‘I hope the authenticity will be one of the main selling points’
Clare video game designer is creating an adventure game based on Clare
Chad Comeau remembers playing classic video games with his grandmother when he was growing up in Clare.
Some of his favourites were Super Mario and Zelda, which he played on a Nintendo.
“Ever since then I’ve always been curious to learn more about them,” he said.
In Comeau’s first year of university, when he was studying in Moncton, one of his friends found a computer program where they could make their own role-playing video games (RPG).
After working on a few small games with friends, he knew he wanted to do more.
He graduated from university with a translation degree. He worked for four years in that field while working on video games in his free time and on his lunch breaks.
Something about video games has always fascinated him, ever since he started playing them with his grandmother. Comeau knew he had to pursue his dream in creating games.
Comeau has worked on many small projects, some collaborations with other designers. Last September he produced a game with a friend, all about donairs, and previously an adventure game about a Frenchy’s shopping trip.
“I thought about this for a while and after working on so many side projects, I thought hey, I should make this work full-time.”
He applied to a video game design course in Koln, Germany, at the Cologne Game Lab. It’s a public school so it has free tuition, but it’s a hard school to get into, he says.
“I didn’t think I’d ever get in, but since I’ve worked on so many games in the past, I think that gave me an advantage,” he says. “Once I got accepted, everything became so real.”
The course is a three-year program and Comeau has completed his first year. Now he’s back in Clare working on a new project.
Comeau is making an adventure game all about the Municipality of Clare.
He plans to include some of Clare’s small traditions like the annual canoe trip, as well as legends and myths passed along through generations in Clare.
“My approach is to make a lot of small weird games, because if you make a commercial game, a generic game to sell to the worldwide market, how are you going to make it special? But if I make a donair game or an Acadian game, then just because of the subjects, it will be more special for more people,” he says. “I try to convey something with the games, you know, you play it and it’s not just purely for fun or to make money off of it. You can almost walk away with more knowledge or an understanding of a subject.”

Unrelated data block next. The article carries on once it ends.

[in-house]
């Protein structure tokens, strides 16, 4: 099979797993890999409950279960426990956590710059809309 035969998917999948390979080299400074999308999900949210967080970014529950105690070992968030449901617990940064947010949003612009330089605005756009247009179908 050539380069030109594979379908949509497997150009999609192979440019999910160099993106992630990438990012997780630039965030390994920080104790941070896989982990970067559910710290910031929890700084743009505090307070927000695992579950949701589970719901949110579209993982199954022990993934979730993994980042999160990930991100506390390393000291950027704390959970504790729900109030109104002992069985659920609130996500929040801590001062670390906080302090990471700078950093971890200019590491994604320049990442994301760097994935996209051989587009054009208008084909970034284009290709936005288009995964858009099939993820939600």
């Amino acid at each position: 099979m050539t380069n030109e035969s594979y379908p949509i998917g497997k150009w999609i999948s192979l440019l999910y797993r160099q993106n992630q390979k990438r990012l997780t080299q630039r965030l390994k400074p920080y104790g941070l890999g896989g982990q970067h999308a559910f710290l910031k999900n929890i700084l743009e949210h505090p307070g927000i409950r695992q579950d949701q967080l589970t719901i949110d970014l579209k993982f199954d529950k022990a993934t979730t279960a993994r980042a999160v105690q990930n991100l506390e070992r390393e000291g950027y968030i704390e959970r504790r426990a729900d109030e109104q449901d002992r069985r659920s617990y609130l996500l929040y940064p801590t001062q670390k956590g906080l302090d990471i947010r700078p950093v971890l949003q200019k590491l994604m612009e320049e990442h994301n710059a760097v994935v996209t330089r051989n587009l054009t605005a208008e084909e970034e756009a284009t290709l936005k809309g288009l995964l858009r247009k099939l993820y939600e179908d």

He’s been working on the project for the past year while in Germany. He’s partnered with the Acadian Studies program at Université Sainte-Anne to research all the details he needs to complete the game.
He has a two-year timeline to finish the game. With a year already gone, he plans to have it finished by August 2019.
Comeau is also asking for some public input. His vision for the game is to feature stories from residents of Clare and to record their voices to appear in his game.
“One of the pillars of this project is working with the community
because the process of creating games is usually just, the company does it, then they put out the game and people buy it. But you know there’s other ways of doing it,” Comeau said.
He’s asking for suggestions and hopes to start recording stories in early 2019.
“Every character in the game will be performed by someone in the region,” he says. “It’s taking a participatory approach to making the game.”
Comeau admits he’s not great at computer programing and coding, so the technical barriers have caused him some troubles along the way. For the Clare game, he plans to use some real photos of the municipality to give the game a more realistic approach.
“I hope the authenticity will be one of the main selling points. It will be stories from the region, with pictures from the region, with voices from the region and also environmental sounds. Like if you go to the wharf you’ll hear the seagulls and the wind will actually be captured from the region. Which is very rare for a game to be geographically specific to a region.”
Comeau believes his game will be popular in Clare, but he hopes to see it played worldwide too.
His favourite part of the job is having creative freedom. He gets to visualize a plan and see that plan come to life. But he also enjoys seeing players’ reactions to the games.
“If people enjoy it, I mean that’s all I can hope for.”
When the game is finished, Comeau plans to host a launch party in Clare.
The game will be a longer-styled adventure game, mainly in French but with the option to play in English.
“It was my dream to do this full-time, it has been a little overwhelming with the switch. Because within a month of applying, I found out I was going to Germany and I could leave my job to work on this project. It’s a lot to handle and manage but I’m obviously super grateful that it all panned out and I can wake up every day and go work on a game.”